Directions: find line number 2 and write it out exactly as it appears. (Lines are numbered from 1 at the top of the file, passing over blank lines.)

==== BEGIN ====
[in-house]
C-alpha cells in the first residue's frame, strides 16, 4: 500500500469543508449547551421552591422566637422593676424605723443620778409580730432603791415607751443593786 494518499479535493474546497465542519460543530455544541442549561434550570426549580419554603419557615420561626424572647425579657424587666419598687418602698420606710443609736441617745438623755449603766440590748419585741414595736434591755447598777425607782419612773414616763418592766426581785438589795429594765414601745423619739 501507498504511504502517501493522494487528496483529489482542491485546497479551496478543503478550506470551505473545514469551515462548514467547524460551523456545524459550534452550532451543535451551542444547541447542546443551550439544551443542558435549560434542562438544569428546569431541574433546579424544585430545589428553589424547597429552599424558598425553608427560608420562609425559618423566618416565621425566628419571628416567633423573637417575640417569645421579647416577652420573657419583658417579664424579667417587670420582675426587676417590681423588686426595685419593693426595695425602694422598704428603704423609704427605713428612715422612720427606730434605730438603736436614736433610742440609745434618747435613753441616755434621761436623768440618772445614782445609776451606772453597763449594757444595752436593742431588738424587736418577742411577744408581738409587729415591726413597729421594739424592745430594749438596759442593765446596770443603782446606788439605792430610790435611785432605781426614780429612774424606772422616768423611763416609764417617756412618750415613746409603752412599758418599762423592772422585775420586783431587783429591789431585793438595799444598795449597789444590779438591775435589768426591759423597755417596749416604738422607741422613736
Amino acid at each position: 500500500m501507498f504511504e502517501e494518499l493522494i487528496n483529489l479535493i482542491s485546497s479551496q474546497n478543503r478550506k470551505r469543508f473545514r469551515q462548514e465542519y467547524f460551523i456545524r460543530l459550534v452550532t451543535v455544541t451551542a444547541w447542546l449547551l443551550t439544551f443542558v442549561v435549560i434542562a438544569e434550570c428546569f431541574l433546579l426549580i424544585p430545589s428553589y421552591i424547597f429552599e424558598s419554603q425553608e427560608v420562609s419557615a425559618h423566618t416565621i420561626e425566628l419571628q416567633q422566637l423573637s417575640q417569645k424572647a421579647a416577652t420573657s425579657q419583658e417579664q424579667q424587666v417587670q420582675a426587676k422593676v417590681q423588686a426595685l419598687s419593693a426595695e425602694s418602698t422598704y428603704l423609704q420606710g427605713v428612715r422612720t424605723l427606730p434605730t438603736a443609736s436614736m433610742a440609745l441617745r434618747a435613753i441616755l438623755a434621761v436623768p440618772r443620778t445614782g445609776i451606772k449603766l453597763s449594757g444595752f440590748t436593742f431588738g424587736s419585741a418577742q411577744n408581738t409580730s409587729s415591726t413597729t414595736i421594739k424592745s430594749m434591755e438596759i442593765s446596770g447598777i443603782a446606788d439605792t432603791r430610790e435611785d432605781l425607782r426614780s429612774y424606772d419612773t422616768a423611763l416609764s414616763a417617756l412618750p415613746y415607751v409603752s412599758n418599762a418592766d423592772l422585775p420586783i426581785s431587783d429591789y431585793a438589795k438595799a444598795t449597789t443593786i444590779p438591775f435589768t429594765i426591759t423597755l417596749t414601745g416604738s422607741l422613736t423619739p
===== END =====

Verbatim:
C-alpha cells in the first residue's frame, strides 16, 4: 500500500469543508449547551421552591422566637422593676424605723443620778409580730432603791415607751443593786 494518499479535493474546497465542519460543530455544541442549561434550570426549580419554603419557615420561626424572647425579657424587666419598687418602698420606710443609736441617745438623755449603766440590748419585741414595736434591755447598777425607782419612773414616763418592766426581785438589795429594765414601745423619739 501507498504511504502517501493522494487528496483529489482542491485546497479551496478543503478550506470551505473545514469551515462548514467547524460551523456545524459550534452550532451543535451551542444547541447542546443551550439544551443542558435549560434542562438544569428546569431541574433546579424544585430545589428553589424547597429552599424558598425553608427560608420562609425559618423566618416565621425566628419571628416567633423573637417575640417569645421579647416577652420573657419583658417579664424579667417587670420582675426587676417590681423588686426595685419593693426595695425602694422598704428603704423609704427605713428612715422612720427606730434605730438603736436614736433610742440609745434618747435613753441616755434621761436623768440618772445614782445609776451606772453597763449594757444595752436593742431588738424587736418577742411577744408581738409587729415591726413597729421594739424592745430594749438596759442593765446596770443603782446606788439605792430610790435611785432605781426614780429612774424606772422616768423611763416609764417617756412618750415613746409603752412599758418599762423592772422585775420586783431587783429591789431585793438595799444598795449597789444590779438591775435589768426591759423597755417596749416604738422607741422613736